Election season: Attack ads. Scathing articles. Name-calling. There’s no doubt we’re in the throes of it. And if you’re anything like me, you’re over it. Maybe you’ve even Googled “immigration to Canada”…well…I feel you, dogg. #FistBumpEmoji

We can make the Canada decision later. But for now, we have to get real: for the next five months, we’re in this socially polarizing, toxic shitshow. And we’re in it together. We may have different views on the issues, but we all could use some tips on how to keep your sanity (and your friends) ’till November and beyond!

1) Take Breaks

The economy. ISIS. Benghazi. Building a wall and getting Mexico to pay for it. Aaaaaaahhhhhhhhhhhhhh!! Turn it off. Seriously. It’s sensory overload. It weighs on your emotional well-being. Seems like everywhere you look there’s some election nonsense. True, we do have to stay informed and pay attention to the issues, but don’t let the issues and information overwhelm you. Every Internet browser has a “close window” button. Every TV has a “power off” option. Exercise those options and take breaks from the madness.

2) Listen

When you listen to someone whose opinion radically differs from your own, watch yourself. Are you listening and judging and reacting and projecting and rejecting and criticizing all at the same time? Because that’s “listening-AND”. Just plain, good-ole-fashioned listening means listening without an agenda. Without judgment. Without dismissing the speaker. Suspend your judgment (and your emotional trigger response) and try to understand the issue from his point of view. At the very least, you can listen with compassion, even if you totally disagree with his logic. You may even find something compelling, something that makes you challenge your own beliefs. Either way, ONLY good things come from listening fully and presently to differing opinions.

3) Stay Positive

A couple of years ago I rolled down to the Staples Center to catch a Lakers v. Celtics game. We (the Lakers) were heavy favorites to win that night. But by the third quarter we were getting trounced: the cheers of encouragement for our team subsided and chants of “Bos-ton Sucks! Bos-ton Sucks!” started to reverberate throughout the arena. We didn’t win, and our negative chanting certainly didn’t help galvanize our team. When it was all said and done, we just felt embarrassed, like a bunch of jerks. As with a sports rivalry, you no doubt will feel an allegiance to one candidate / party over another. But trashing the other candidate won’t make yours perform better. If you feel like you need to be vocal and civically engaged in this election cycle, that’s great! But do your best to stay positive. “I like this candidate because _______”. Try it.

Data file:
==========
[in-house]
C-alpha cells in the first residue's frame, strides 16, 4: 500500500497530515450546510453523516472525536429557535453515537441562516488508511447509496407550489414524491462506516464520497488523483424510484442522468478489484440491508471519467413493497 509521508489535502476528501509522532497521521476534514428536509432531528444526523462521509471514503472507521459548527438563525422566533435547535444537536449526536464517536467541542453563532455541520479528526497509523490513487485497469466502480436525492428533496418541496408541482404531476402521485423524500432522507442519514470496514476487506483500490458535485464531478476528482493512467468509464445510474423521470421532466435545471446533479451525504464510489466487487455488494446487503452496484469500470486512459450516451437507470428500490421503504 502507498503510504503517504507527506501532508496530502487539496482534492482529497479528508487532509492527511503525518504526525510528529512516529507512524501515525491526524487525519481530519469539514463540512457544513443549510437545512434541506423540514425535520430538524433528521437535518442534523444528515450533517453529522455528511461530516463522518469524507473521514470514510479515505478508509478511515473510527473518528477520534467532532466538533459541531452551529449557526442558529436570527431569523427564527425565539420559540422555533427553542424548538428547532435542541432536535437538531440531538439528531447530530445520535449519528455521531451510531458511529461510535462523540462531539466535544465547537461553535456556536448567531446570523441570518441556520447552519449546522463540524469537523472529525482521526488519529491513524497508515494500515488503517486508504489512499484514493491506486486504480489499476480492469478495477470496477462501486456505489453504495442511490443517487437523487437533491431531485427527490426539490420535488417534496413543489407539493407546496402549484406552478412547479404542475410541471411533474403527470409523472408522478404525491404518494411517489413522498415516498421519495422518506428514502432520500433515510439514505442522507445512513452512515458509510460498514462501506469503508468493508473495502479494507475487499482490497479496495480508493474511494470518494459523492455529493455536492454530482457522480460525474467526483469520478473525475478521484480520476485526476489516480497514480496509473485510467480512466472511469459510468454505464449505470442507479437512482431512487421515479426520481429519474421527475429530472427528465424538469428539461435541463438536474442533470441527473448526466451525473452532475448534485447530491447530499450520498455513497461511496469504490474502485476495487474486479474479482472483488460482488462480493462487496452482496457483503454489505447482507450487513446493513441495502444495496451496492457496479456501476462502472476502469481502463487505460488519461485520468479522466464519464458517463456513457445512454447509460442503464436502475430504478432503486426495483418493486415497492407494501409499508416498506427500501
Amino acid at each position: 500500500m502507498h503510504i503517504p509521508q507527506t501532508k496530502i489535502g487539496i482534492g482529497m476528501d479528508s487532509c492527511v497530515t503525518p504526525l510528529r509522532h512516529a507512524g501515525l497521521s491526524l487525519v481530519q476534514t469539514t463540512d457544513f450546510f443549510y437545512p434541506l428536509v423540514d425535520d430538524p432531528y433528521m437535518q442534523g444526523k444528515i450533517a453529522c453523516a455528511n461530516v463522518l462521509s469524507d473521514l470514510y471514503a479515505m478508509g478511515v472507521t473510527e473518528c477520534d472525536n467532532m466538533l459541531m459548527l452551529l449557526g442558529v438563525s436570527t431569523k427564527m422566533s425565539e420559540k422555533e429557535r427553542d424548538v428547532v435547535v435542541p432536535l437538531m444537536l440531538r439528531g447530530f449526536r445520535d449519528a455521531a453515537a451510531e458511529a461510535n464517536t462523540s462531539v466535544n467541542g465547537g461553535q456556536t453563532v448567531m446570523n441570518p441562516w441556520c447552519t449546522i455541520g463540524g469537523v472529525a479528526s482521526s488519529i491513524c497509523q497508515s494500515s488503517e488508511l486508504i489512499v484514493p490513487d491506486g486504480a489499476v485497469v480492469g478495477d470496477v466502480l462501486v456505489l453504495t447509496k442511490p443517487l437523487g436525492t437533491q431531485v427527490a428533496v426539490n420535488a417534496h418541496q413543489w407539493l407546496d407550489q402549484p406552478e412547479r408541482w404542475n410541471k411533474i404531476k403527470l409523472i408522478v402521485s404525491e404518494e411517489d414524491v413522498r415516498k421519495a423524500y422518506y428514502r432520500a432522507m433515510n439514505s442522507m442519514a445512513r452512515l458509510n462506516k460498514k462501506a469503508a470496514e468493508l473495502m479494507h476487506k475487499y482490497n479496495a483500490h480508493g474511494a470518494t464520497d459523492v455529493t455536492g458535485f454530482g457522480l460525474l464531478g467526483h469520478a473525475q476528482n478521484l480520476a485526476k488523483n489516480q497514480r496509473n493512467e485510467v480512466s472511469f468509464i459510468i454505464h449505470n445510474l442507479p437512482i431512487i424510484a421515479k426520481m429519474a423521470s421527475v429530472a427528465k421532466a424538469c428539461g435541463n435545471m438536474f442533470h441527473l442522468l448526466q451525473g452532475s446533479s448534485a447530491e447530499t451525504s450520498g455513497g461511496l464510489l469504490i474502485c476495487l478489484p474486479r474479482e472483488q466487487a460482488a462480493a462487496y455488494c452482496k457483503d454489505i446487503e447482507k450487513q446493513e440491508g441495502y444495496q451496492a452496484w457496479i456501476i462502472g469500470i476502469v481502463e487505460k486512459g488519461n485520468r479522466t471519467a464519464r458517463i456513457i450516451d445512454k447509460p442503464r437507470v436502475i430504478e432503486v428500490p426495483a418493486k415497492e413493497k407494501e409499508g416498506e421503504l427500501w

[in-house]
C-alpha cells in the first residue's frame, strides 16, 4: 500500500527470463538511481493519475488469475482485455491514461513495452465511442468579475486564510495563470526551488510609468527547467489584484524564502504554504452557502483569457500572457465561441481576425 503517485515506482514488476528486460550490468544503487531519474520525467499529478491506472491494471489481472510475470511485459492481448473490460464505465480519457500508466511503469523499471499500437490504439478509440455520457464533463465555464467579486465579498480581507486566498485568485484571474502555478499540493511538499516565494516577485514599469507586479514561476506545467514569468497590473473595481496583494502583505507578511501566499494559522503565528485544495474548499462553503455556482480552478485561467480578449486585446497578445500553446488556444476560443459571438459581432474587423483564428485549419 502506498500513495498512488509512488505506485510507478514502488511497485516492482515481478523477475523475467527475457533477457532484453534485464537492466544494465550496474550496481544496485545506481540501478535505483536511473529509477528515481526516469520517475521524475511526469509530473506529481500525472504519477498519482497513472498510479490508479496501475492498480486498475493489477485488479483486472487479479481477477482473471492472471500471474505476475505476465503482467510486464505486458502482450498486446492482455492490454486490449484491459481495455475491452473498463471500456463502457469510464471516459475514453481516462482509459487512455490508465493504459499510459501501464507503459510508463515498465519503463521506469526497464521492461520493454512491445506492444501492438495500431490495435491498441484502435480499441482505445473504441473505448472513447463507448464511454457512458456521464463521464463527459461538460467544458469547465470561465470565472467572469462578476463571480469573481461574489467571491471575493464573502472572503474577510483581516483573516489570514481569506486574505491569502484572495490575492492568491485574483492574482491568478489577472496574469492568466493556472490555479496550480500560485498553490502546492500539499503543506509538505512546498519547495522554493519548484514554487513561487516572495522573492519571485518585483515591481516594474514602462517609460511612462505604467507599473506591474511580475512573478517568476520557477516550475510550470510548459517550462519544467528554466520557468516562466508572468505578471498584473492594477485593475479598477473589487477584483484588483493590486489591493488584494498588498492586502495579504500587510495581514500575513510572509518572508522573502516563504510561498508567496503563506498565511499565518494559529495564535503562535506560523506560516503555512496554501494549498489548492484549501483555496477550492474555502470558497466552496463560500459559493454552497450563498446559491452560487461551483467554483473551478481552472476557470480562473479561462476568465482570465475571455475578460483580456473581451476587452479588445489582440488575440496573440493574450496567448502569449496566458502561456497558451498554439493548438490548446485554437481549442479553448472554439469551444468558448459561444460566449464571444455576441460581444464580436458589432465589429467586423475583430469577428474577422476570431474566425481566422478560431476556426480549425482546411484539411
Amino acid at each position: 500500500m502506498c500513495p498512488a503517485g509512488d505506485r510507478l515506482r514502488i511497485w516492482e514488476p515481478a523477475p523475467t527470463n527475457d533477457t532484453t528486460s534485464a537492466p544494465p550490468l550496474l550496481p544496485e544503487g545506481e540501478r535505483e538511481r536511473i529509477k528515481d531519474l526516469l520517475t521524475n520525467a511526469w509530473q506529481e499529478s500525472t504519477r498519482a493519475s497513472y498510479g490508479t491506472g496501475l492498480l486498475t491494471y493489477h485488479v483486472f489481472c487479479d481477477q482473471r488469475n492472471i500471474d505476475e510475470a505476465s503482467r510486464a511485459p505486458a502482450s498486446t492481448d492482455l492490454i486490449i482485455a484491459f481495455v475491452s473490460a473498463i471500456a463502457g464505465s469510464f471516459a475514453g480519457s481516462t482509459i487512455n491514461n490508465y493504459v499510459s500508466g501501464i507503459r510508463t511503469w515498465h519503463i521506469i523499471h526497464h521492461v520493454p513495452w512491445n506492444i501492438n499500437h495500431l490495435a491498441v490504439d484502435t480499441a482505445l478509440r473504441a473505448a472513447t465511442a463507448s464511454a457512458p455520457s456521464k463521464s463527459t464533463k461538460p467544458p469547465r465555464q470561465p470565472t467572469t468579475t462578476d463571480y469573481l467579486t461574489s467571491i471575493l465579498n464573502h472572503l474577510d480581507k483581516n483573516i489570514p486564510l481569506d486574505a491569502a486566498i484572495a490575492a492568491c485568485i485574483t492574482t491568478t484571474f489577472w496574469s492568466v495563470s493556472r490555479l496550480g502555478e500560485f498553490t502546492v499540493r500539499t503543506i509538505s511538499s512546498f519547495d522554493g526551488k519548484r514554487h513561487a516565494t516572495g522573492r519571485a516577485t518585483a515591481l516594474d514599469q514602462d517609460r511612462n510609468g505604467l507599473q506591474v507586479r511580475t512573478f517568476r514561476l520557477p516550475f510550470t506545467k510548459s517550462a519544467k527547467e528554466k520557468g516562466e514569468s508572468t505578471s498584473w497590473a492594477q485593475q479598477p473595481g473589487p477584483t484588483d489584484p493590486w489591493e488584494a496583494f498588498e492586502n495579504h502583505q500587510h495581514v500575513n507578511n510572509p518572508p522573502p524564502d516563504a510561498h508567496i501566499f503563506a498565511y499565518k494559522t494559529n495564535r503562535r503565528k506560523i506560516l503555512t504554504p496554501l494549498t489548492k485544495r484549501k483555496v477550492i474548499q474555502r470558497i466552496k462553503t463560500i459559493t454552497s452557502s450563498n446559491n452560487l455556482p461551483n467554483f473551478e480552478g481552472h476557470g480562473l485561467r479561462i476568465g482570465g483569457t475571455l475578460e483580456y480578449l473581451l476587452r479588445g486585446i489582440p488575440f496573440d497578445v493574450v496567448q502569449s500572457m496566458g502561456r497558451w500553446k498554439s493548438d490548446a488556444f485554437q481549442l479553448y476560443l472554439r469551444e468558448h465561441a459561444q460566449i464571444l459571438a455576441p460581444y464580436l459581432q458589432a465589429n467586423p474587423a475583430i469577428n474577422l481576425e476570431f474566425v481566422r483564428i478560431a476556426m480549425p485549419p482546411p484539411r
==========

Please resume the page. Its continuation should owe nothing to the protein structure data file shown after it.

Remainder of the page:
4) Take Action

That thing happened! And it’s terrible! You can take to Twitter and tell the world how outraged you are. You can blog about how all things are broken, and nothing is the way it should be. Blah..blah…blah. Or you can actually go make changes!  You’re passionate about veterans’ rights and you believe we’re ignoring the needs of our vets? Then give your time and resources to the Wounded Warrior Project! Volunteer at the local VA hospital! Talking about it on social media may raise some awareness if you’re very convincing and have a strong following, but in terms of impact, will probably do nothing. So if you want to jibber jabber and accomplish nothing, use your hashtags and rant into the void like everyone else. But to make change, use your knowledge, training, and experience, and go make change.

5) Embrace Acceptance

You will be disappointed. Something will irk you. Your horse might not win the race. Show me someone who’s totally happy with the modern political landscape, and I’ll show you a unicorn. But if you’re holding on to your lost aspirations instead of embracing the reality of the situation (good, bad, or indifferent), you’re doing yourself a great disservice. Accept. Accept. Accept. Take the good, take the bad, and just accept the outcome like an adult. Hearkening back to numero quatro, supra (that’s lawyer speak for #4, above), if you’re so dissatisfied with the result(s), take some action to ensure that things change next time around.

Of course these tips aren’t easy fixes: they require conversational partners who are also open to discussion without judgment, and who are willing to end a conversation with an affirmation of how important the relationship is, and not all people you speak with – especially on the subject of this election – will do that. But you are in control of your side of the conversation. So stay centered. Stay sanguine. Listen actively. Turn it off. In November, vote the way your research and conscience indicate you should. And accept the results, whatever they are. Because no matter who occupies 1600 Pennsylvania Avenue, it is your fellow humans with whom you share the planet – it’s in all of our interests to be able to listen to, hear and respect each other.

 

Zack Lodmer is a musician, yogi, and writer from Los Angles. He is the Director of the NuRoots Community Engagement Fellowship at the Jewish Federation of Greater Los Angeles, and he is the founder and leader of Om Shalom Yoga. You can often catch Zack and his family at a show, on the beach, or at the local farmer’s market. Zack loves kombucha and coconut water and isn’t afraid to let the world know about it.